In 2010 the Southeast Regional Land Conservancy (https://serlc.org/) placed an easement protecting one thousand one hundred fifty-one (1,151) acres between Aiken, SC, and Augusta, GA. It is situated along in the northern edge of the Fall-line Sandhills which divide the Piedmont and Coastal Plain regions.
The easement is within an area identified by the State of South Carolina as high conservation priority for its Protection Strategy for Fall-line Sandhills Longleaf Pine Region. Longleaf pine savannahs are a rare natural community and the many of the few remaining examples are disappearing due to timbering and lack of fire. Mature longleaf pine habitat is especially valuable (due to the many rare species and biological diversity associated with this community type) and is given a protection priority by the state. The mature, open Pine Savannahs found on the property are highly significant. Some of the stands appear to be at least 75 years old.
The easement helps to protect land associated with rare species. The easement will protect habitat for which a historic population of the Federally endangered red-cockaded woodpecker used to be found. Good habitat still exists. The only way this endangered species can come back from near extinction is by having enough appropriate habitat such as that provided on the easement land. Eastern fox squirrels were noted during the survey. The easement will protect buffer land for rare species documented by the state, including bog spicebush, sweet pitcherplant, pyramid magnolia, piedmont water-milfoil, and nestronia. Based on the facts that the property contains listed species, as well as rich and diverse natural communities such as Bottomland Hardwood Forests & Pine Savannahs, the occurrence of other rare and uncommon animal and plant species is quite likely. Uncommon endemic (limited to a narrow global range) species such as wild rosemary are also found on the uncommon ‘sugar sands’ of the property.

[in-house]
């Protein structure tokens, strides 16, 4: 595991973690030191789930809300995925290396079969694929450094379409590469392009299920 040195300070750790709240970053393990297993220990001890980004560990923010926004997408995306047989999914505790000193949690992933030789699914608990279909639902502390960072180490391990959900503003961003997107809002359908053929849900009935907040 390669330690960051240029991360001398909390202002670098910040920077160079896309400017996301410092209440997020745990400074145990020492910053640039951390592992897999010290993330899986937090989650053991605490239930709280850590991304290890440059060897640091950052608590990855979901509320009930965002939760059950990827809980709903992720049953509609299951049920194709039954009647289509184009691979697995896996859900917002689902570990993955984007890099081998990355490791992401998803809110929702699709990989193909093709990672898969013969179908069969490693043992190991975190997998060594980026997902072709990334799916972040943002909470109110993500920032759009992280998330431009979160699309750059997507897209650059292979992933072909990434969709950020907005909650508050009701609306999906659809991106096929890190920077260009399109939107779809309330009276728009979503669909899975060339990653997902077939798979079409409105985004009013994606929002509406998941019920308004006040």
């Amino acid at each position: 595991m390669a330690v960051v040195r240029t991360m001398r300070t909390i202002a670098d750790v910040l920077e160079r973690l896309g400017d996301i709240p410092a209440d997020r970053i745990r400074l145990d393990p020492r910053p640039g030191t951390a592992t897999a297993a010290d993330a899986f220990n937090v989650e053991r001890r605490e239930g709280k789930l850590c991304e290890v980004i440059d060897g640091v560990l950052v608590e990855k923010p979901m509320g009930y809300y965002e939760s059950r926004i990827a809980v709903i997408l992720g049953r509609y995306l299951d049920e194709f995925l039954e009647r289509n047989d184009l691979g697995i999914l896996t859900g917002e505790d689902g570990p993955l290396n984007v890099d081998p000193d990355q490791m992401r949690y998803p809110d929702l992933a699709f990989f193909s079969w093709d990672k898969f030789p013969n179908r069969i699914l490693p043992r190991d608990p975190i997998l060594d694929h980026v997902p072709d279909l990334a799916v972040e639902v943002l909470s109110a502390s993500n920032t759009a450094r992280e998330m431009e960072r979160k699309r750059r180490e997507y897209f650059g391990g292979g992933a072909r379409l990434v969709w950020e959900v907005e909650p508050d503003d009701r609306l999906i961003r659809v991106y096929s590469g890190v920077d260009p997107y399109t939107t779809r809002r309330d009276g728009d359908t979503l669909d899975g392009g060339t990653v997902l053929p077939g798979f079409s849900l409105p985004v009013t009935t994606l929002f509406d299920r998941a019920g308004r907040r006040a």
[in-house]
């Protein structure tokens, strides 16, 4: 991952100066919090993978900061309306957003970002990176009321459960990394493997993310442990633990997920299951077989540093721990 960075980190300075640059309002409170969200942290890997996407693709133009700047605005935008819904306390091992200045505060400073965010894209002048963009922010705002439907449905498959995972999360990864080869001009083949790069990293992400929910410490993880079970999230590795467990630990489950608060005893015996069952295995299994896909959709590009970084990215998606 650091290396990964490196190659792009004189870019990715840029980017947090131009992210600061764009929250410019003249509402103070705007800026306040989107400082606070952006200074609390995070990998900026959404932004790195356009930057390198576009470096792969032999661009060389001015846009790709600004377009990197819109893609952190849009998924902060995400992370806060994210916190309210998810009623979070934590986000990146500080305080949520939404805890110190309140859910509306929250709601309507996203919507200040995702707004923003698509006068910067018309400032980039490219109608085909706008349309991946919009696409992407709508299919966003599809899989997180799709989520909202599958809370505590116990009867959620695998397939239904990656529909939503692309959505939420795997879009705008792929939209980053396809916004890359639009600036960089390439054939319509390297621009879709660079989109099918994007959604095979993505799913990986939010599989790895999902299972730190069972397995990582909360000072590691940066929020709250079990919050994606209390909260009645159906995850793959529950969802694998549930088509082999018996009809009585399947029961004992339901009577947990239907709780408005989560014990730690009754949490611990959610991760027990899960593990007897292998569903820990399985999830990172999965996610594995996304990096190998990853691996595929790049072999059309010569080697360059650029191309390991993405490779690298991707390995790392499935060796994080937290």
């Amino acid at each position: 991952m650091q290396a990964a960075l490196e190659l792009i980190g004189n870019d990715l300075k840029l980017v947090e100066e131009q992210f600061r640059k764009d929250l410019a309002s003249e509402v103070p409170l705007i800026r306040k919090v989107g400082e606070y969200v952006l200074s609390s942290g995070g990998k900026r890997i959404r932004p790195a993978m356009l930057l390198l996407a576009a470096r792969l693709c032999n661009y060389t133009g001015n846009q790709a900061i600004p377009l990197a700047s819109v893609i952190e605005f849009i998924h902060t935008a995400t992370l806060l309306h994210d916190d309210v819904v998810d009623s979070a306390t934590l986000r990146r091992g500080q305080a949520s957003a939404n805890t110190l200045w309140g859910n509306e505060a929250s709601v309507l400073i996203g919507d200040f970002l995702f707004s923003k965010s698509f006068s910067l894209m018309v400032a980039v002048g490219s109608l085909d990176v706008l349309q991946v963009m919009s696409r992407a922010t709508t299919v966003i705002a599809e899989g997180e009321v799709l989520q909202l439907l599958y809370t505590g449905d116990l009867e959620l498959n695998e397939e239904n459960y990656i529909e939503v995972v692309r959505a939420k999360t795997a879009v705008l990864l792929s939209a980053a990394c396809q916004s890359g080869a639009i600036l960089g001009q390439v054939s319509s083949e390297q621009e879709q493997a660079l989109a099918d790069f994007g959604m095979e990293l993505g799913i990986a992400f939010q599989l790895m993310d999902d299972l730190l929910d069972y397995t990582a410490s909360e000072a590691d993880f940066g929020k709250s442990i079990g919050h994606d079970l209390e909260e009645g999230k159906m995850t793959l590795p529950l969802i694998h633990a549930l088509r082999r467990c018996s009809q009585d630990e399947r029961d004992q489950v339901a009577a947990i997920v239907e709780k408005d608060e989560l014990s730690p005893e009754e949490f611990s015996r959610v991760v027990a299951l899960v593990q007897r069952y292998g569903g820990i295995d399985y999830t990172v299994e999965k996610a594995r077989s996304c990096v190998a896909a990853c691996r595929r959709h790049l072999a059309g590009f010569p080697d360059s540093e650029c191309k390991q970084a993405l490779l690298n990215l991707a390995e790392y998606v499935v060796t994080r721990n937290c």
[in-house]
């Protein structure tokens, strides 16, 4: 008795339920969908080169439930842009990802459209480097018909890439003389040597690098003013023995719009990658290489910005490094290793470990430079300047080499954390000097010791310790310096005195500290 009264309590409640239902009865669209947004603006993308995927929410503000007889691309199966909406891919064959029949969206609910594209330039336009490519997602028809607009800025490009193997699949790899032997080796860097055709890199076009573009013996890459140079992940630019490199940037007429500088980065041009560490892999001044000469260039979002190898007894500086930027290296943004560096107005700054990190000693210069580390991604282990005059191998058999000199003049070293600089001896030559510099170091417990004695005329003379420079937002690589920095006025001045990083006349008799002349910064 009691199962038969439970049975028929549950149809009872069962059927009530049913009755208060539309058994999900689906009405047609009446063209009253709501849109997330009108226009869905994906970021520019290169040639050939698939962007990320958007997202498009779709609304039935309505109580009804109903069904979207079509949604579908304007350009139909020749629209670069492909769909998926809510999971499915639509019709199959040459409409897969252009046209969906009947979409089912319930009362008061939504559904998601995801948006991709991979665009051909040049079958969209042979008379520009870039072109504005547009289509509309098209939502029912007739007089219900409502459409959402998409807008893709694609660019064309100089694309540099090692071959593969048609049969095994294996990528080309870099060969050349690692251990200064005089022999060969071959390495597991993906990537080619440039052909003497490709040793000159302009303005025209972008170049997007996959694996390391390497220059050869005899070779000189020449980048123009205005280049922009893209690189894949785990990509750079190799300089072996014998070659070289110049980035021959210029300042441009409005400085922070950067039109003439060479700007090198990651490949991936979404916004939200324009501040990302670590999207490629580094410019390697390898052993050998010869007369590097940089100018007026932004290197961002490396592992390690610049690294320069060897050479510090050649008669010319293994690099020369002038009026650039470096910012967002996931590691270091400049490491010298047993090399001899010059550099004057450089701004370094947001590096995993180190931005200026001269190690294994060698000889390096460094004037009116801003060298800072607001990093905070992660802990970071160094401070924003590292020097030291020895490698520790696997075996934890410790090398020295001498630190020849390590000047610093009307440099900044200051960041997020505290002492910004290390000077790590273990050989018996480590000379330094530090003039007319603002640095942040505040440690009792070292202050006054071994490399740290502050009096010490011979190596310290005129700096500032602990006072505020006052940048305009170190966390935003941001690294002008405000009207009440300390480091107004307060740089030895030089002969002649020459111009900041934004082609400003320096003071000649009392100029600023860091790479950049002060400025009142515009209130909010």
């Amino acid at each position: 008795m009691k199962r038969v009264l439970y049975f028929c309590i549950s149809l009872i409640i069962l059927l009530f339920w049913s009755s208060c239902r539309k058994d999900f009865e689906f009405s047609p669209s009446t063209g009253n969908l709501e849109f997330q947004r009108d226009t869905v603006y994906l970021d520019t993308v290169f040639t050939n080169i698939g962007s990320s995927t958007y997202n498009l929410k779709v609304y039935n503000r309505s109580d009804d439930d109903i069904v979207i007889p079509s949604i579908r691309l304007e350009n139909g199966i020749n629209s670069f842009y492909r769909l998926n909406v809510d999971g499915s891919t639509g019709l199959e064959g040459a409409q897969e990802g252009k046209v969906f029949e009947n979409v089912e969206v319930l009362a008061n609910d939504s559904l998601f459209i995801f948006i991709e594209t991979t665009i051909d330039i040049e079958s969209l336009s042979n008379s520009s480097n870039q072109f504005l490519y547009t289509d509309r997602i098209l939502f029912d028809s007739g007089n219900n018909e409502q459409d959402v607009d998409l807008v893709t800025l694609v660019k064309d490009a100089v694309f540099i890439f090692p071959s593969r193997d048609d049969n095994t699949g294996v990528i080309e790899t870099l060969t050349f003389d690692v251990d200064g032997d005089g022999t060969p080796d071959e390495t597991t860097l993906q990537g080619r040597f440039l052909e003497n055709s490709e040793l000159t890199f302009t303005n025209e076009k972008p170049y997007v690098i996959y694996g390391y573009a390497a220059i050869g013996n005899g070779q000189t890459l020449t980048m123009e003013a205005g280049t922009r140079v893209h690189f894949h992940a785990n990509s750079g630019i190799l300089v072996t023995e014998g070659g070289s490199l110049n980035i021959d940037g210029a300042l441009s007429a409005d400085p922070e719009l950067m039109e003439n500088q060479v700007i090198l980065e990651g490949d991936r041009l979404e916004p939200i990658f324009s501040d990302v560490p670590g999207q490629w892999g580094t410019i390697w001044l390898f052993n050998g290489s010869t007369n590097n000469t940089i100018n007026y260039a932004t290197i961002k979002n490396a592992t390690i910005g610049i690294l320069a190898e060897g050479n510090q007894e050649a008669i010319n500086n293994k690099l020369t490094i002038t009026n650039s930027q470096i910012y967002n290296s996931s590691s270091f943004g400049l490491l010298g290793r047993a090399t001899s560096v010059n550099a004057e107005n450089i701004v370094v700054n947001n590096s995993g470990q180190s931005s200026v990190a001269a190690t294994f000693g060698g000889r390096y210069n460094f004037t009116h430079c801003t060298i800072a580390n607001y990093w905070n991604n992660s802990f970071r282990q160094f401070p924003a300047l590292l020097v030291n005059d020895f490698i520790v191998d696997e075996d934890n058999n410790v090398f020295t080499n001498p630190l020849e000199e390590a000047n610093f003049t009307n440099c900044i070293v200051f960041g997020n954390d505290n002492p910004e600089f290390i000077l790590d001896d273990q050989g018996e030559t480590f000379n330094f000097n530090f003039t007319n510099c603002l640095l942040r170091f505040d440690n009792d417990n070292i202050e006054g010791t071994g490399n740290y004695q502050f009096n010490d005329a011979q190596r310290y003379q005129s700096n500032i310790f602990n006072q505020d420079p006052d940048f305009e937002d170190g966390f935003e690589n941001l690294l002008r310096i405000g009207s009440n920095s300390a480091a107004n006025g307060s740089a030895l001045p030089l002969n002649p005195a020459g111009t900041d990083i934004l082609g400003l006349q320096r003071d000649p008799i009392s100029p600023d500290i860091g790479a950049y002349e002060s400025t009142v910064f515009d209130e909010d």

The easement protects creek corridors, springs, and wetlands. The protection of the wetlands and tributaries provides public benefits that will be increasingly important in the future. These help to recharge ground water and maintain good water quality. The wetlands are also crucial for many plant species requiring wetland habitat, as well as animals such as crayfish and amphibians. The easement is adjacent to a protected county-owned wetland mitigation site, thus the connection adds ecological value to both sites.
Many aspects of sound ecological management are already in place, which greatly enhances habitat quality for rare and common native species alike. This especially includes the prescribed burning so crucial to the Pine Savannahs and all the species depending upon them. This easement protects the clean water and significant natural communities for all generations to come.